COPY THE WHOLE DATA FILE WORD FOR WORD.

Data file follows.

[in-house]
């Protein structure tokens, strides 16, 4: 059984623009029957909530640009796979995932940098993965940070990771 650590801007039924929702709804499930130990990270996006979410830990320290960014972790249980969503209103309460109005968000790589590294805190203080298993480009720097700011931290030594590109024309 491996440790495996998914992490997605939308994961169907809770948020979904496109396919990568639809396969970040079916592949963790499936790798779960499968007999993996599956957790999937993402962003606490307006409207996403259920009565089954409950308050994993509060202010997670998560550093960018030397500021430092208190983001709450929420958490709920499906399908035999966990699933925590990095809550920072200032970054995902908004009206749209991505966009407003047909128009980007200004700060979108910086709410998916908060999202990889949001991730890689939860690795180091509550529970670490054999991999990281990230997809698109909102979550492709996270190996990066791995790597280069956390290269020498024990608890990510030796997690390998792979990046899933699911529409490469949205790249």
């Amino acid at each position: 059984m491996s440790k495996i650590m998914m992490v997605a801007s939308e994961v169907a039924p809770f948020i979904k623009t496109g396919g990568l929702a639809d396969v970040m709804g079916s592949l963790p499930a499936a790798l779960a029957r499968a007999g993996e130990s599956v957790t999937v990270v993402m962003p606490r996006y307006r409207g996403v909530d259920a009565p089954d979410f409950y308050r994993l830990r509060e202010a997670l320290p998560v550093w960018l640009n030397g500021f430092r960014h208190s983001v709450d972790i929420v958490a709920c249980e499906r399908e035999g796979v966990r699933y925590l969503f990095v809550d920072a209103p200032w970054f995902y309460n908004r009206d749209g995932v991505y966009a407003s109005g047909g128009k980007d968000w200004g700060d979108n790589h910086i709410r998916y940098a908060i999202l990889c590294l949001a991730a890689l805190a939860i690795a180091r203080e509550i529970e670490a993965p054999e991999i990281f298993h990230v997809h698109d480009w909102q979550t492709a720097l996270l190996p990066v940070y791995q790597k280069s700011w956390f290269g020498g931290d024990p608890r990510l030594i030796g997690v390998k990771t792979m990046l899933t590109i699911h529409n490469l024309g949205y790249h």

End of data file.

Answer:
[in-house]
């Protein structure tokens, strides 16, 4: 059984623009029957909530640009796979995932940098993965940070990771 650590801007039924929702709804499930130990990270996006979410830990320290960014972790249980969503209103309460109005968000790589590294805190203080298993480009720097700011931290030594590109024309 491996440790495996998914992490997605939308994961169907809770948020979904496109396919990568639809396969970040079916592949963790499936790798779960499968007999993996599956957790999937993402962003606490307006409207996403259920009565089954409950308050994993509060202010997670998560550093960018030397500021430092208190983001709450929420958490709920499906399908035999966990699933925590990095809550920072200032970054995902908004009206749209991505966009407003047909128009980007200004700060979108910086709410998916908060999202990889949001991730890689939860690795180091509550529970670490054999991999990281990230997809698109909102979550492709996270190996990066791995790597280069956390290269020498024990608890990510030796997690390998792979990046899933699911529409490469949205790249």
């Amino acid at each position: 059984m491996s440790k495996i650590m998914m992490v997605a801007s939308e994961v169907a039924p809770f948020i979904k623009t496109g396919g990568l929702a639809d396969v970040m709804g079916s592949l963790p499930a499936a790798l779960a029957r499968a007999g993996e130990s599956v957790t999937v990270v993402m962003p606490r996006y307006r409207g996403v909530d259920a009565p089954d979410f409950y308050r994993l830990r509060e202010a997670l320290p998560v550093w960018l640009n030397g500021f430092r960014h208190s983001v709450d972790i929420v958490a709920c249980e499906r399908e035999g796979v966990r699933y925590l969503f990095v809550d920072a209103p200032w970054f995902y309460n908004r009206d749209g995932v991505y966009a407003s109005g047909g128009k980007d968000w200004g700060d979108n790589h910086i709410r998916y940098a908060i999202l990889c590294l949001a991730a890689l805190a939860i690795a180091r203080e509550i529970e670490a993965p054999e991999i990281f298993h990230v997809h698109d480009w909102q979550t492709a720097l996270l190996p990066v940070y791995q790597k280069s700011w956390f290269g020498g931290d024990p608890r990510l030594i030796g997690v390998k990771t792979m990046l899933t590109i699911h529409n490469l024309g949205y790249h």